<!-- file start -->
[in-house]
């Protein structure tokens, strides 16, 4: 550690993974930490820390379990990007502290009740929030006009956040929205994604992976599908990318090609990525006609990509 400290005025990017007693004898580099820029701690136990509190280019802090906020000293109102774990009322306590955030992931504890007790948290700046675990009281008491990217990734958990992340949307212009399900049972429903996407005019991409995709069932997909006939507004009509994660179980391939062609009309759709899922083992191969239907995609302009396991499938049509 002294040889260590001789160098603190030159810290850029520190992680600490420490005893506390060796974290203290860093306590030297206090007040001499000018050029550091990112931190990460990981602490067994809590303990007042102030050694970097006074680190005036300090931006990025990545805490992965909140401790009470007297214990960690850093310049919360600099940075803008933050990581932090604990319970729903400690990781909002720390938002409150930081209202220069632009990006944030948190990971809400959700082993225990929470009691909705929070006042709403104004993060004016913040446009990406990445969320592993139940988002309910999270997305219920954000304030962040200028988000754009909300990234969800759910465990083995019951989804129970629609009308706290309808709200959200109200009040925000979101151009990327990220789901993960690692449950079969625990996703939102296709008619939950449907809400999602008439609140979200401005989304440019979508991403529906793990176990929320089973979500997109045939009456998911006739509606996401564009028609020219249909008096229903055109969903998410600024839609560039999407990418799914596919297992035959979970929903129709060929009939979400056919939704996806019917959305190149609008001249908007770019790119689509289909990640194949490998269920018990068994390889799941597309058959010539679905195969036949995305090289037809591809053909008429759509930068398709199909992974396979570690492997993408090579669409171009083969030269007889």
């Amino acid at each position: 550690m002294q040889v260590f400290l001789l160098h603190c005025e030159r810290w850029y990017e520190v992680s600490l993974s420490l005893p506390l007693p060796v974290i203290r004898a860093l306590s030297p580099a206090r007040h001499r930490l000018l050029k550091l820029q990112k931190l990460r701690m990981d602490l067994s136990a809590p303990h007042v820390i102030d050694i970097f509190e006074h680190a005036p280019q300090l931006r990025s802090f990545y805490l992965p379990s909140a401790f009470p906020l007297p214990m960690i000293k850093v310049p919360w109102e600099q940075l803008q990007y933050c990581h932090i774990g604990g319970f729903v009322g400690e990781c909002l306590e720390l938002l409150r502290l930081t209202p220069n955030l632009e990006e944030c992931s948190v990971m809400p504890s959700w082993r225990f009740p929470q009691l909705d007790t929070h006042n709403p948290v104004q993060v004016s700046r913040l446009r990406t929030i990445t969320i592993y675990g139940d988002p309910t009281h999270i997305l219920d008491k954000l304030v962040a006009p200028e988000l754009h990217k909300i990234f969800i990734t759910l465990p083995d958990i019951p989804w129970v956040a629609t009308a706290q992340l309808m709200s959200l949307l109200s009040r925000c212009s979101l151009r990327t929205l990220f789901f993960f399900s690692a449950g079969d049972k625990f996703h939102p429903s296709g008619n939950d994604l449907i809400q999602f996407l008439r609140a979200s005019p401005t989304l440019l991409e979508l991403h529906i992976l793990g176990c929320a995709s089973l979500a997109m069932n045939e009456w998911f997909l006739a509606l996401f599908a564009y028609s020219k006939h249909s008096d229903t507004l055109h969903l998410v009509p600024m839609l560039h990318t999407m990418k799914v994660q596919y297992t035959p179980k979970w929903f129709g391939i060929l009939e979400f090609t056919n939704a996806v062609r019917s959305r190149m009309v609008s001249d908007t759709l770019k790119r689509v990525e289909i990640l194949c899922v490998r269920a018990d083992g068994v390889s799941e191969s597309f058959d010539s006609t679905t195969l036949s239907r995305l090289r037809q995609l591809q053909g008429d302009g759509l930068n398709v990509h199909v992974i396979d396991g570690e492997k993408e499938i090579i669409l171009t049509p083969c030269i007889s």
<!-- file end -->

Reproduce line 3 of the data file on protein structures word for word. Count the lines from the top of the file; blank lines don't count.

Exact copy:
């Amino acid at each position: 550690m002294q040889v260590f400290l001789l160098h603190c005025e030159r810290w850029y990017e520190v992680s600490l993974s420490l005893p506390l007693p060796v974290i203290r004898a860093l306590s030297p580099a206090r007040h001499r930490l000018l050029k550091l820029q990112k931190l990460r701690m990981d602490l067994s136990a809590p303990h007042v820390i102030d050694i970097f509190e006074h680190a005036p280019q300090l931006r990025s802090f990545y805490l992965p379990s909140a401790f009470p906020l007297p214990m960690i000293k850093v310049p919360w109102e600099q940075l803008q990007y933050c990581h932090i774990g604990g319970f729903v009322g400690e990781c909002l306590e720390l938002l409150r502290l930081t209202p220069n955030l632009e990006e944030c992931s948190v990971m809400p504890s959700w082993r225990f009740p929470q009691l909705d007790t929070h006042n709403p948290v104004q993060v004016s700046r913040l446009r990406t929030i990445t969320i592993y675990g139940d988002p309910t009281h999270i997305l219920d008491k954000l304030v962040a006009p200028e988000l754009h990217k909300i990234f969800i990734t759910l465990p083995d958990i019951p989804w129970v956040a629609t009308a706290q992340l309808m709200s959200l949307l109200s009040r925000c212009s979101l151009r990327t929205l990220f789901f993960f399900s690692a449950g079969d049972k625990f996703h939102p429903s296709g008619n939950d994604l449907i809400q999602f996407l008439r609140a979200s005019p401005t989304l440019l991409e979508l991403h529906i992976l793990g176990c929320a995709s089973l979500a997109m069932n045939e009456w998911f997909l006739a509606l996401f599908a564009y028609s020219k006939h249909s008096d229903t507004l055109h969903l998410v009509p600024m839609l560039h990318t999407m990418k799914v994660q596919y297992t035959p179980k979970w929903f129709g391939i060929l009939e979400f090609t056919n939704a996806v062609r019917s959305r190149m009309v609008s001249d908007t759709l770019k790119r689509v990525e289909i990640l194949c899922v490998r269920a018990d083992g068994v390889s799941e191969s597309f058959d010539s006609t679905t195969l036949s239907r995305l090289r037809q995609l591809q053909g008429d302009g759509l930068n398709v990509h199909v992974i396979d396991g570690e492997k993408e499938i090579i669409l171009t049509p083969c030269i007889s």